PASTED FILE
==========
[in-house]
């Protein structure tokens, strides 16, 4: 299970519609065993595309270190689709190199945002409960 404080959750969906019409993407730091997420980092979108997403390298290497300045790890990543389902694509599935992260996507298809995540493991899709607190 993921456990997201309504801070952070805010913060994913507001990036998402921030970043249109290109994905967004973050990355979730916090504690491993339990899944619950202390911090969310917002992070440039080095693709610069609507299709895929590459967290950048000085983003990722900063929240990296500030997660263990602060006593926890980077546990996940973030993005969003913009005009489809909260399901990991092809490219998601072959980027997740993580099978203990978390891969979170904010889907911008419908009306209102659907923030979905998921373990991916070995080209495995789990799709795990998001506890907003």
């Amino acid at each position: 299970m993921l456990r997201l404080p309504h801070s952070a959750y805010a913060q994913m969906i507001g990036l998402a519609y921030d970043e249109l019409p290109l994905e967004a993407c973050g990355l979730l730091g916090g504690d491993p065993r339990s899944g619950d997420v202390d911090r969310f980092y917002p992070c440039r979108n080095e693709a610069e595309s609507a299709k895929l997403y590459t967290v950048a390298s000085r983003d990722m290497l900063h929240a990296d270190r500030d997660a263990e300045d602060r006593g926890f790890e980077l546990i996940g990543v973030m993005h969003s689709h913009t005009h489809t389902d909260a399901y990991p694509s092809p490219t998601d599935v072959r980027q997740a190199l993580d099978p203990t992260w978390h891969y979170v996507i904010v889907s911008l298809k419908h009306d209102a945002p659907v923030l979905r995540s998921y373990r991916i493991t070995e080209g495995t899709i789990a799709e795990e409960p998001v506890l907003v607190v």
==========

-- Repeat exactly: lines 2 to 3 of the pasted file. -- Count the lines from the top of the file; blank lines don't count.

């Protein structure tokens, strides 16, 4: 299970519609065993595309270190689709190199945002409960 404080959750969906019409993407730091997420980092979108997403390298290497300045790890990543389902694509599935992260996507298809995540493991899709607190 993921456990997201309504801070952070805010913060994913507001990036998402921030970043249109290109994905967004973050990355979730916090504690491993339990899944619950202390911090969310917002992070440039080095693709610069609507299709895929590459967290950048000085983003990722900063929240990296500030997660263990602060006593926890980077546990996940973030993005969003913009005009489809909260399901990991092809490219998601072959980027997740993580099978203990978390891969979170904010889907911008419908009306209102659907923030979905998921373990991916070995080209495995789990799709795990998001506890907003």
């Amino acid at each position: 299970m993921l456990r997201l404080p309504h801070s952070a959750y805010a913060q994913m969906i507001g990036l998402a519609y921030d970043e249109l019409p290109l994905e967004a993407c973050g990355l979730l730091g916090g504690d491993p065993r339990s899944g619950d997420v202390d911090r969310f980092y917002p992070c440039r979108n080095e693709a610069e595309s609507a299709k895929l997403y590459t967290v950048a390298s000085r983003d990722m290497l900063h929240a990296d270190r500030d997660a263990e300045d602060r006593g926890f790890e980077l546990i996940g990543v973030m993005h969003s689709h913009t005009h489809t389902d909260a399901y990991p694509s092809p490219t998601d599935v072959r980027q997740a190199l993580d099978p203990t992260w978390h891969y979170v996507i904010v889907s911008l298809k419908h009306d209102a945002p659907v923030l979905r995540s998921y373990r991916i493991t070995e080209g495995t899709i789990a799709e795990e409960p998001v506890l907003v607190v």